What to Expect During Cognitive Behavioral Therapy (CBT)


Cognitive Behavioral Therapy (CBT) is a type of therapy that focuses on the connections between thoughts, emotions, and behaviors. It aims to help individuals identify and change negative or unhelpful patterns of thinking and behavior that contribute to psychological distress, such as anxiety, depression, post-traumatic stress disorder (PTSD), and insomnia.

If you’re considering or starting CBT, here’s what you can expect:

The Therapeutic Relationship

In CBT, the therapeutic relationship between you and your therapist is a crucial factor in the success of therapy. Your therapist will create a safe, non-judgmental, and collaborative environment where you can share your thoughts, feelings, and experiences. They will also help you set realistic and achievable goals for therapy.

Assessment and Formulation

At the beginning of therapy, your therapist will conduct an assessment and formulate a treatment plan based on your unique needs and symptoms. They may ask you about your current and past experiences, emotions, thoughts, behaviors, and relationships. They may also use standardized questionnaires or scales to measure the severity of your symptoms.


One of the key components of CBT is psychoeducation, which means learning about the cognitive and behavioral processes that influence your mental health. Your therapist may explain the concepts of CBT, such as cognitive distortions, negative automatic thoughts, exposure therapy, and sleep hygiene. They may also provide you with reading materials or homework assignments to deepen your understanding of these concepts.

Behavioral Experiments

Another important aspect of CBT is behavioral experiments, which means testing out new behaviors or thoughts in real-life situations. Your therapist may help you design and carry out experiments that challenge your fears, avoidance, or negative self-talk. For example, if you have social anxiety, your therapist may ask you to attend a social event and notice your thoughts and feelings before, during, and after the event.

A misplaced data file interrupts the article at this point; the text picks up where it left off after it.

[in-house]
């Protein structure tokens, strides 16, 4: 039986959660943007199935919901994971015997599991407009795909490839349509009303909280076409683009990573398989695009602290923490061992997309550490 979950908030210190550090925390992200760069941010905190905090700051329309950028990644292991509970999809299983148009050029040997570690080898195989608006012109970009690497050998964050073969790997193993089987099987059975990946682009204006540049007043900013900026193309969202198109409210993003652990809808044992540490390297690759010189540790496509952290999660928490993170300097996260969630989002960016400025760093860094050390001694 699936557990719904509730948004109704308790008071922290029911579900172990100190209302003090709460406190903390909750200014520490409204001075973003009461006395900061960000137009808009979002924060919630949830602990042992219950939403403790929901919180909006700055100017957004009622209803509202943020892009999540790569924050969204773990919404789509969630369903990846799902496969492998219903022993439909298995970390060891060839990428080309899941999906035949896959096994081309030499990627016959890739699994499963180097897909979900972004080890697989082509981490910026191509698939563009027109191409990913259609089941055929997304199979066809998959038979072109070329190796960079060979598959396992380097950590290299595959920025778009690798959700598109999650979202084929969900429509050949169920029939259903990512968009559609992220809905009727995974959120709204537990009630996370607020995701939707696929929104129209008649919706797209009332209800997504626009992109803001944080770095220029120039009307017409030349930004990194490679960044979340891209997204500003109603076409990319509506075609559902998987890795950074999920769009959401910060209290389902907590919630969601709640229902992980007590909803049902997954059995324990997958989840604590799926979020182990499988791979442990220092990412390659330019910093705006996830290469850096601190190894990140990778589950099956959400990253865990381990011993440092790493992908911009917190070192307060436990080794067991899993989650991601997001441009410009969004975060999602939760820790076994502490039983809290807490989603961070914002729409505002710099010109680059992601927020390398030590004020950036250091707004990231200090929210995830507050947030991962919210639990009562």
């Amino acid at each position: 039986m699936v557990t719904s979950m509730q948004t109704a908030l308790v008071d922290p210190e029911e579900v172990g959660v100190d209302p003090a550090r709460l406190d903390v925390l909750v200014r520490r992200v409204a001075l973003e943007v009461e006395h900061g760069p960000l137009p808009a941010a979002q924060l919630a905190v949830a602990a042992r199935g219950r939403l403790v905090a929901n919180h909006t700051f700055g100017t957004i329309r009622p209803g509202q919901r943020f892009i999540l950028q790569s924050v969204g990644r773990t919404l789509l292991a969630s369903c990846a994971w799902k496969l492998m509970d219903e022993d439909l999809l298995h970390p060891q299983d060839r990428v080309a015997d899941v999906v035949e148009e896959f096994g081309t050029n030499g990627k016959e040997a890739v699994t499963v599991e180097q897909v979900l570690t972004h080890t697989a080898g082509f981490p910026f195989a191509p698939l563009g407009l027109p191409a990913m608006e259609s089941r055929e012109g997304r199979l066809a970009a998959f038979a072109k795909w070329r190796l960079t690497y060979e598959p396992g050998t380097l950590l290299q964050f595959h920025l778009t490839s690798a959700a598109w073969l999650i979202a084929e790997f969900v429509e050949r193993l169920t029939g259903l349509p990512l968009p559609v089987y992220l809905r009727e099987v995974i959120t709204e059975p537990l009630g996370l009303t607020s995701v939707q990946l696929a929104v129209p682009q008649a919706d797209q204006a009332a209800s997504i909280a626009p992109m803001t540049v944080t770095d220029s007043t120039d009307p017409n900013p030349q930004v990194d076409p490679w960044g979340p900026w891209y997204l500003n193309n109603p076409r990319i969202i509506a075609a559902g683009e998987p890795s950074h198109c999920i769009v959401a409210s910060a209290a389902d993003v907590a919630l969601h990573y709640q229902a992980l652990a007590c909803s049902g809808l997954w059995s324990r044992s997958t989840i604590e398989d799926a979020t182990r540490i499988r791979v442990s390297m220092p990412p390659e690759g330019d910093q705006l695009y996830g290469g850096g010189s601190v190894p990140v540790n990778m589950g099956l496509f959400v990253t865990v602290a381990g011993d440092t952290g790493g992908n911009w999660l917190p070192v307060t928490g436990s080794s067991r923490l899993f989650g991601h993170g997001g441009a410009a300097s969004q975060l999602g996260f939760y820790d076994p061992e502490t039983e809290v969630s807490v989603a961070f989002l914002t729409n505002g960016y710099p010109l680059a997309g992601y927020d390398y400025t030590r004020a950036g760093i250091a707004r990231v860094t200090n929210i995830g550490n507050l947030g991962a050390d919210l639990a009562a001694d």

Cognitive Restructuring

Cognitive restructuring is a core technique in CBT that involves identifying and changing negative or inaccurate thoughts that contribute to distress. Your therapist may teach you how to identify common cognitive distortions, such as all-or-nothing thinking, catastrophizing, or mind-reading. They may also help you develop alternative and more balanced thoughts that are based on evidence and logic.

Exposure Therapy

Exposure therapy is a technique in CBT that involves gradually and safely confronting feared or avoided situations or stimuli. Your therapist may guide you through exposure exercises that involve imagining or facing the situations or stimuli that trigger your anxiety, PTSD, or phobia. They may also use virtual reality or other tools to simulate these situations.

Homework and Practice

To get the most out of CBT, you will need to practice the skills and techniques you learn in therapy outside of sessions. Your therapist may assign you homework, such as keeping a thought diary, practicing relaxation or mindfulness, or completing exposure exercises. They may also encourage you to apply these skills to your daily life and monitor your progress.

Duration and Frequency

The duration and frequency of CBT depend on your individual needs and goals. In general, CBT is a time-limited and structured therapy that lasts between 12 and 20 sessions. You may have weekly or biweekly sessions that last between 45 and 90 minutes. Your therapist may adjust the frequency and duration of therapy based on your progress and feedback.


CBT is an evidence-based and effective therapy for various mental health conditions. It can help you develop coping skills, change negative patterns of thinking and behavior, and improve your overall well-being.